Noonan syndrome-associated Raf1 mutants with increased or decreased kinase activity differentially activate Erk and cause distinct syndromic phenotypes
Benjamin G. Neel1,2, Xue Wu1,2, Jeremy Simpson3,4, Jenny H. Hong1,2, Kyoung-Han Kim3, Nirusha K. Thavarajah 2, Peter H. Backx3, and Toshiyuki Araki2
1Department of Medical Biophysics, University of Toronto, Toronto, ON, Canada 2Campbell Family Cancer Research Insitute, Ontario Cancer Institute and Princess Margaret Hospital, University Health Network, Toronto, ON, Canada 3Department of Physiology and Medicine, Heart and Stroke/Richard Lewar Centre, University of Toronto, Toronto, ON, Canada 4Department of Human Health & Nutritional Sciences, University of Guelph, Guelph, ON, Canada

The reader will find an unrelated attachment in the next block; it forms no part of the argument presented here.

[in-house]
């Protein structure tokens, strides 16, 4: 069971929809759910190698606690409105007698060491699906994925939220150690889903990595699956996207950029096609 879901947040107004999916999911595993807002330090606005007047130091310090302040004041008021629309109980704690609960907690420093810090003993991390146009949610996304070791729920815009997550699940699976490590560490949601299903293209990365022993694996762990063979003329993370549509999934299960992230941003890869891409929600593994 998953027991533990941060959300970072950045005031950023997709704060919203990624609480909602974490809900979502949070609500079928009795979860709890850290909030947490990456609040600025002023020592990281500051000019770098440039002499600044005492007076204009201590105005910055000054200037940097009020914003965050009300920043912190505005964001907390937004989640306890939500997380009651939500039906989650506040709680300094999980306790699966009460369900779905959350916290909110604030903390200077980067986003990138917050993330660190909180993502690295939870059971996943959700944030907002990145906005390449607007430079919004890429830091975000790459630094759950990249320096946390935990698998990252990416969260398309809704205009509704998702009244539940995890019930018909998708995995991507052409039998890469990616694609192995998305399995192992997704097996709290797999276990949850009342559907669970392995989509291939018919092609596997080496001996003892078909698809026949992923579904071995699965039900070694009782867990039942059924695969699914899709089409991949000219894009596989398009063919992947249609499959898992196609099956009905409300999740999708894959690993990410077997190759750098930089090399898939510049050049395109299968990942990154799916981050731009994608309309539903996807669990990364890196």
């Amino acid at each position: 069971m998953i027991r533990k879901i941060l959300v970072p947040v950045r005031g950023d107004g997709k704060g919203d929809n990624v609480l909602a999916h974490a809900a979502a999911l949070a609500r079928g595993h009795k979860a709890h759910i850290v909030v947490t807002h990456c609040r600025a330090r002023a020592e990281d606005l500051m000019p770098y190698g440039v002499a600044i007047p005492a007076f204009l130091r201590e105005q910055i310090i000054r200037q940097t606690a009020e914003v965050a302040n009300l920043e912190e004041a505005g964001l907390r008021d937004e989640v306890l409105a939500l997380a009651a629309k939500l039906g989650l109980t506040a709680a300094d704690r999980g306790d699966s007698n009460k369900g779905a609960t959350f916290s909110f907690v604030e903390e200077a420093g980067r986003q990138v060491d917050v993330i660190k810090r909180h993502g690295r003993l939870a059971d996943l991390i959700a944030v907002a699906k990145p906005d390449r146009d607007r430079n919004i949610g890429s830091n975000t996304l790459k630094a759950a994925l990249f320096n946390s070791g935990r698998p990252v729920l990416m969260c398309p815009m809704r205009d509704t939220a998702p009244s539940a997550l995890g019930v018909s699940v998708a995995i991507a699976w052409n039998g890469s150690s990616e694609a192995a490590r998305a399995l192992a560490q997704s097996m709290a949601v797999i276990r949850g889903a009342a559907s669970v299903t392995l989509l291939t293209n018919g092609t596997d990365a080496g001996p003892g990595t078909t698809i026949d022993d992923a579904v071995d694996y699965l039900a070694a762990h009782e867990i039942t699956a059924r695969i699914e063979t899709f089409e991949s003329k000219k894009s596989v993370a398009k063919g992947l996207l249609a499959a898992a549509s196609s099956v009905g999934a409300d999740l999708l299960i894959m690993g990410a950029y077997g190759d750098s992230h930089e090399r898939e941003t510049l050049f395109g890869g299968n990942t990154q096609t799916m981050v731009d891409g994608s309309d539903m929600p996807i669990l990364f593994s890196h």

Noonan syndrome (NS) is one of several “RASopathies” caused by mutations in different components of the RAS-RAF-MEK-ERK MAPK pathway. Germ line mutations in RAF1 (encoding the serine-threonine kinase RAF1) account for ~3-5% of NS. Unlike other NS alleles, RAF1 mutations that confer increased kinase activity are highly associated with HCM. Surprisingly, other NS-associated RAF1 mutations show normal or decreased kinase activity. To explore the pathogenesis of NS-associated RAF1 mutations, we generated “knock-in” mice that express kinase-activating (L613V) and impaired (D486N) RAF1 mutants, respectively. Like NS patients, L613V/+ mice had short stature, craniofacial dysmorphia and hematologic abnormalities. Valvuloseptal development was normal, but L613V/+ mice exhibited eccentric cardiac hypertrophy and aberrant cardiac fetal gene expression, and decompensated following pressure overload. D486N heterozygotes and, surprisingly, homozygotes, were obtained at the expected Mendelian ratio. Male D486N/+ mice did not show NS phenotypes, whereas D486N/+ females had mildly decreased body size. D486N/D486N mice showed cardiac hypertrophy, but not dilatation, and one third had severe growth defects. Agonist-evoked MEK/ERK activation was enhanced in multiple cell types from either Raf1L613V or Raf1D486N mutants, although L613V had a much stronger effect. Moreover, in response to agonist stimulation, both types of Raf1 mutant formed more heterodimers with Braf than did wild-type Raf1, and shRNA and mutational analysis indicate that heterodimers are required for mutant action. Hence, NS-associated kinase-active and impaired RAF1 alleles act as gain-of-function mutants on the RAS-RAF-MEK-ERK pathway by promoting increased heterodimerization with BRAF. Finally, post-natal MEK inhibition normalized all NS defects in L613V/+ mice. We conclude that different NS genes have intrinsically distinct pathological effects, that enhanced MEK-ERK activity is critical for HCM and other RAF1-mutant NS phenotypes, and suggest a mutation-specific approach to RASopathy therapy.